Understanding the Different Senior Care Options

The time to start researching elder care facilities, experts recommend, is before you need one. For one thing, you don’t want to be caught flat-footed in the event of an unexpected health crisis that forces you to make a quick decision without the knowledge to make an informed choice. And for another reason, the choices are numerous, and if you don’t fully understand the differences among your options, you risk making the wrong choice for your loved one.

There are basically four different types of long-term care facilities, according to the National Institute on Aging:

Assisted living facilities.

— Skilled nursing facilities.

— Board and care homes.

— Continuing care retirement communities.

A fifth option, of course, is to provide care for the elder in his or her home. Let’s take a look at each option.

[READ: Identifying the Right Time for Senior Care.]

Home-Based Care

Many elders prefer to remain at home as long as possible. In fact, “99% of the people I meet say they want to stay at home,” says Howard S. Krooks, an elder law attorney practicing in Florida and New York and past president of the National Academy of Elder Law Attorneys.

That’s great if the elder has enough support from adult children or other friends and relatives to help with whatever needs they have, such as shopping, cleaning, driving and other so-called activities of daily living. If not, they may need to enlist a home care agency or hire an eldercare aide. That, of course, costs money. “The problem with home care is that it’s an optional service under Medicaid. Some states have a waiting list,” Krooks says.

Medicare typically doesn’t cover home care at all. That means paying out of pocket or with a long-term care insurance policy. “Home care is an option if you can pay yourself or with a combination of Medicaid and self-pay,” Krooks says. But to qualify for Medicaid, one’s assets must be so low that an adult child or other person has to pick up the cost.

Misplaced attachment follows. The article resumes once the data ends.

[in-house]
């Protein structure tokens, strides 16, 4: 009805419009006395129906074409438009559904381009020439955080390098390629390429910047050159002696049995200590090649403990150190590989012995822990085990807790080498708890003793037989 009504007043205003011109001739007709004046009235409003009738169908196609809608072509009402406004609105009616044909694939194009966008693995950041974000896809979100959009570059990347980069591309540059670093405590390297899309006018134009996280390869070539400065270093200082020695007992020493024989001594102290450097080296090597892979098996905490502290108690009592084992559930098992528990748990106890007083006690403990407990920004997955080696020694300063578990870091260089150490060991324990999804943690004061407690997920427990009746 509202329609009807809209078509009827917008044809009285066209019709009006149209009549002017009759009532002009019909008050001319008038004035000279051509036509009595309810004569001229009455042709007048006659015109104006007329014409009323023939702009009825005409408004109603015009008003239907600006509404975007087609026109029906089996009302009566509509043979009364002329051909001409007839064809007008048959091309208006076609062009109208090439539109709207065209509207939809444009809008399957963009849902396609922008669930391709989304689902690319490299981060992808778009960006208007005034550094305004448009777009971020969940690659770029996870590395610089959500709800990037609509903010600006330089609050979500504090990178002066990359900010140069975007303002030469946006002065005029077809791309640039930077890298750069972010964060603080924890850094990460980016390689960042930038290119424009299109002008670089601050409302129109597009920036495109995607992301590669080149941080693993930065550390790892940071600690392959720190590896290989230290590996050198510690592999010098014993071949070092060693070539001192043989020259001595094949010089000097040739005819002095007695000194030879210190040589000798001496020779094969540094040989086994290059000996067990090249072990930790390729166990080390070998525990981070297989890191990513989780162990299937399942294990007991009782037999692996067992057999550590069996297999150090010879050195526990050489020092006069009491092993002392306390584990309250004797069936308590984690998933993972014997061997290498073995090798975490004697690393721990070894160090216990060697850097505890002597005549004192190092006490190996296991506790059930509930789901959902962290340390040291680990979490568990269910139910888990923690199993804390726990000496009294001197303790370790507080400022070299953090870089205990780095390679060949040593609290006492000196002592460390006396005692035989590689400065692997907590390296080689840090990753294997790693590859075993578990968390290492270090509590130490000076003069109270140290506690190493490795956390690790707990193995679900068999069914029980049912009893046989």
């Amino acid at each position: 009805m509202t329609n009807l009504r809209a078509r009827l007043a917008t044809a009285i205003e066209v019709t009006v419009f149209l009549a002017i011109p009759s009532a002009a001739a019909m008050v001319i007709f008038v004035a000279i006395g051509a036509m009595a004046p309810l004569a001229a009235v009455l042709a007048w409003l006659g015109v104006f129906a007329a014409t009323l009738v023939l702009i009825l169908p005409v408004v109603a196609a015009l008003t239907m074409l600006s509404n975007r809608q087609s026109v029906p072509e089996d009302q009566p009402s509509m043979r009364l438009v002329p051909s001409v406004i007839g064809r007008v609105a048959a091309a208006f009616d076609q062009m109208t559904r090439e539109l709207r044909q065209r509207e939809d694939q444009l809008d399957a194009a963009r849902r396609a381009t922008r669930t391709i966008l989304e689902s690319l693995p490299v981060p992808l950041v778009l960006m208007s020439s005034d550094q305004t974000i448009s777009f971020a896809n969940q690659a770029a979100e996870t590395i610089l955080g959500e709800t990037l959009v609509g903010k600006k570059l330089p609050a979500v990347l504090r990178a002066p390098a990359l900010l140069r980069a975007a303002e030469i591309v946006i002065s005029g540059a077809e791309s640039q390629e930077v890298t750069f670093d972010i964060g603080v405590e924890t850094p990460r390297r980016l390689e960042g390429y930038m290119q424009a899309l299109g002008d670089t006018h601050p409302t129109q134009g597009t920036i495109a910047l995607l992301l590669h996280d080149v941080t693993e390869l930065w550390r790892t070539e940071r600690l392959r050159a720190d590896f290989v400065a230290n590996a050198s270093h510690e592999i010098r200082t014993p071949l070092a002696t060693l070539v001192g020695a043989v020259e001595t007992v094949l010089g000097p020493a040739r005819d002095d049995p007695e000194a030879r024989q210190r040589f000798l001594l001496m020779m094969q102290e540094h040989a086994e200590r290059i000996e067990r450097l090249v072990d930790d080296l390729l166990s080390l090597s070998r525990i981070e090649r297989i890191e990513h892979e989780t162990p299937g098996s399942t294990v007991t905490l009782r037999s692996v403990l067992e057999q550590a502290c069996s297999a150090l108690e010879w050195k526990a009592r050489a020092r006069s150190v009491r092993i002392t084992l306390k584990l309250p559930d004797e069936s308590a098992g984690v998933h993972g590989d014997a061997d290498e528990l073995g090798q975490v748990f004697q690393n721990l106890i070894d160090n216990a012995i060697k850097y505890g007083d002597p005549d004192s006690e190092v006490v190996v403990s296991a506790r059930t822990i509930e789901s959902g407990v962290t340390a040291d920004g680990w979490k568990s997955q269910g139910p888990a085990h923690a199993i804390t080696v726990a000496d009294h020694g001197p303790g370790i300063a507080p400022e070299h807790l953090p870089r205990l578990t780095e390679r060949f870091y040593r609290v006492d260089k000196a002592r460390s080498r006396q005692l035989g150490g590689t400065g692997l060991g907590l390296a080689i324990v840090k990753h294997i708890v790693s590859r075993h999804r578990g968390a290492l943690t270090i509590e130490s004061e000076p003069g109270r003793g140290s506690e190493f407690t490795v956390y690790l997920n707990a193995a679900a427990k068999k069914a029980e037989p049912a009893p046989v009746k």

[READ: Assisted Living Checklist.]

Assisted Living Facility

Assisted living facilities, as the name implies, offer some assistance to residents in their activities of daily living. These facilities are an option for seniors who can still take care of themselves most of the time, but could use some help with things like:

— House cleaning.

— Household chores.

— Laundry.

— Cooking.

— Bathing or showering.

— Medication management.

— Transportation to medical appointments or stores.

A typical assisted living facility includes a few support services in its basic agreements, and the resident can then sign up for additional services a la carte at an additional cost. Many of these facilities are like high-end apartment complexes or housing developments, in that they include common areas like dining rooms, a gym and community rooms. Most offer three meals a day for those who don’t want to cook, 24-hour security and socializing and recreational events within the facility or to places like museums, movies or other locations. Residents can even keep pets at some facilities.

An assisted living facility does not offer and cannot provide more intensive medical or daily living care, however. For elders who need a higher level of care, a skilled nursing facility is a better option.

Skilled Nursing Facility